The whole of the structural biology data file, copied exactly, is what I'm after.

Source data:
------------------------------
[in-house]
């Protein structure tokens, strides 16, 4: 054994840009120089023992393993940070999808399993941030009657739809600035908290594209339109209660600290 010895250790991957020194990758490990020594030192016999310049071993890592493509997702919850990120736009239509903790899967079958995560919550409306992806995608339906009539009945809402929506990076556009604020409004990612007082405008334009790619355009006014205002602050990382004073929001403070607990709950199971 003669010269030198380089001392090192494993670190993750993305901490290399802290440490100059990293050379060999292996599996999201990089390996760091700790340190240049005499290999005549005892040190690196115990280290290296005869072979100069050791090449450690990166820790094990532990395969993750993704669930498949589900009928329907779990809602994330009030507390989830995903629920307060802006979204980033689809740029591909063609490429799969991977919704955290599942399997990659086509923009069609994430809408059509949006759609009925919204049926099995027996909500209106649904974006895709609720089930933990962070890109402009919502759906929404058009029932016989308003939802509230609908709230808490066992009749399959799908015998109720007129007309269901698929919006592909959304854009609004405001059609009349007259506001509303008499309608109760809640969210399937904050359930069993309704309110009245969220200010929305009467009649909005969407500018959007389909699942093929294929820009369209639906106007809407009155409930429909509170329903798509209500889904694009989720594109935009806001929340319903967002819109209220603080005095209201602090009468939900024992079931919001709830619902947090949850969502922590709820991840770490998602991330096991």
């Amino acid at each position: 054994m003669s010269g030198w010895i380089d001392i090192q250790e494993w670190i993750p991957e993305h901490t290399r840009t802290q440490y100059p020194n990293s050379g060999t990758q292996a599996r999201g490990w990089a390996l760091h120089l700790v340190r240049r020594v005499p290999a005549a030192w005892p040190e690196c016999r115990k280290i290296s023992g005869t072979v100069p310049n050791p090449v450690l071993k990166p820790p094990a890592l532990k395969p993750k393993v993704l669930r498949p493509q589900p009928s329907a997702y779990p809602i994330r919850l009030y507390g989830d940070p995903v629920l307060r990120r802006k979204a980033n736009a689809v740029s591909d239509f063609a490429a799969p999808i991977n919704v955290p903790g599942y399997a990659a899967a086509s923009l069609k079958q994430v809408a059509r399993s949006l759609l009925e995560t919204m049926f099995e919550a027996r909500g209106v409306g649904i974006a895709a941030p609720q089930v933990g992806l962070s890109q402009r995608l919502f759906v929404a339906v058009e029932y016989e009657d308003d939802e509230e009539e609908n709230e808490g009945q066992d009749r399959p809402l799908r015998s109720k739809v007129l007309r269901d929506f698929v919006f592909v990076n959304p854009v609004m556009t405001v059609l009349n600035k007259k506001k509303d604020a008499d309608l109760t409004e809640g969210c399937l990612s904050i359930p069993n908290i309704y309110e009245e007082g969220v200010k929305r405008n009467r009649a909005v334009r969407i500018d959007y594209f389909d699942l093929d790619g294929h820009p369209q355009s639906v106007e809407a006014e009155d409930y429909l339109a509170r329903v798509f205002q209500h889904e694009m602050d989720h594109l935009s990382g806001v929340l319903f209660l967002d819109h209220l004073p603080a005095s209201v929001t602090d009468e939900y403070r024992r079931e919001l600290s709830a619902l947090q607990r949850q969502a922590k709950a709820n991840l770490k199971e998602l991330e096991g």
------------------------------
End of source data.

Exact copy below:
[in-house]
């Protein structure tokens, strides 16, 4: 054994840009120089023992393993940070999808399993941030009657739809600035908290594209339109209660600290 010895250790991957020194990758490990020594030192016999310049071993890592493509997702919850990120736009239509903790899967079958995560919550409306992806995608339906009539009945809402929506990076556009604020409004990612007082405008334009790619355009006014205002602050990382004073929001403070607990709950199971 003669010269030198380089001392090192494993670190993750993305901490290399802290440490100059990293050379060999292996599996999201990089390996760091700790340190240049005499290999005549005892040190690196115990280290290296005869072979100069050791090449450690990166820790094990532990395969993750993704669930498949589900009928329907779990809602994330009030507390989830995903629920307060802006979204980033689809740029591909063609490429799969991977919704955290599942399997990659086509923009069609994430809408059509949006759609009925919204049926099995027996909500209106649904974006895709609720089930933990962070890109402009919502759906929404058009029932016989308003939802509230609908709230808490066992009749399959799908015998109720007129007309269901698929919006592909959304854009609004405001059609009349007259506001509303008499309608109760809640969210399937904050359930069993309704309110009245969220200010929305009467009649909005969407500018959007389909699942093929294929820009369209639906106007809407009155409930429909509170329903798509209500889904694009989720594109935009806001929340319903967002819109209220603080005095209201602090009468939900024992079931919001709830619902947090949850969502922590709820991840770490998602991330096991």
């Amino acid at each position: 054994m003669s010269g030198w010895i380089d001392i090192q250790e494993w670190i993750p991957e993305h901490t290399r840009t802290q440490y100059p020194n990293s050379g060999t990758q292996a599996r999201g490990w990089a390996l760091h120089l700790v340190r240049r020594v005499p290999a005549a030192w005892p040190e690196c016999r115990k280290i290296s023992g005869t072979v100069p310049n050791p090449v450690l071993k990166p820790p094990a890592l532990k395969p993750k393993v993704l669930r498949p493509q589900p009928s329907a997702y779990p809602i994330r919850l009030y507390g989830d940070p995903v629920l307060r990120r802006k979204a980033n736009a689809v740029s591909d239509f063609a490429a799969p999808i991977n919704v955290p903790g599942y399997a990659a899967a086509s923009l069609k079958q994430v809408a059509r399993s949006l759609l009925e995560t919204m049926f099995e919550a027996r909500g209106v409306g649904i974006a895709a941030p609720q089930v933990g992806l962070s890109q402009r995608l919502f759906v929404a339906v058009e029932y016989e009657d308003d939802e509230e009539e609908n709230e808490g009945q066992d009749r399959p809402l799908r015998s109720k739809v007129l007309r269901d929506f698929v919006f592909v990076n959304p854009v609004m556009t405001v059609l009349n600035k007259k506001k509303d604020a008499d309608l109760t409004e809640g969210c399937l990612s904050i359930p069993n908290i309704y309110e009245e007082g969220v200010k929305r405008n009467r009649a909005v334009r969407i500018d959007y594209f389909d699942l093929d790619g294929h820009p369209q355009s639906v106007e809407a006014e009155d409930y429909l339109a509170r329903v798509f205002q209500h889904e694009m602050d989720h594109l935009s990382g806001v929340l319903f209660l967002d819109h209220l004073p603080a005095s209201v929001t602090d009468e939900y403070r024992r079931e919001l600290s709830a619902l947090q607990r949850q969502a922590k709950a709820n991840l770490k199971e998602l991330e096991g």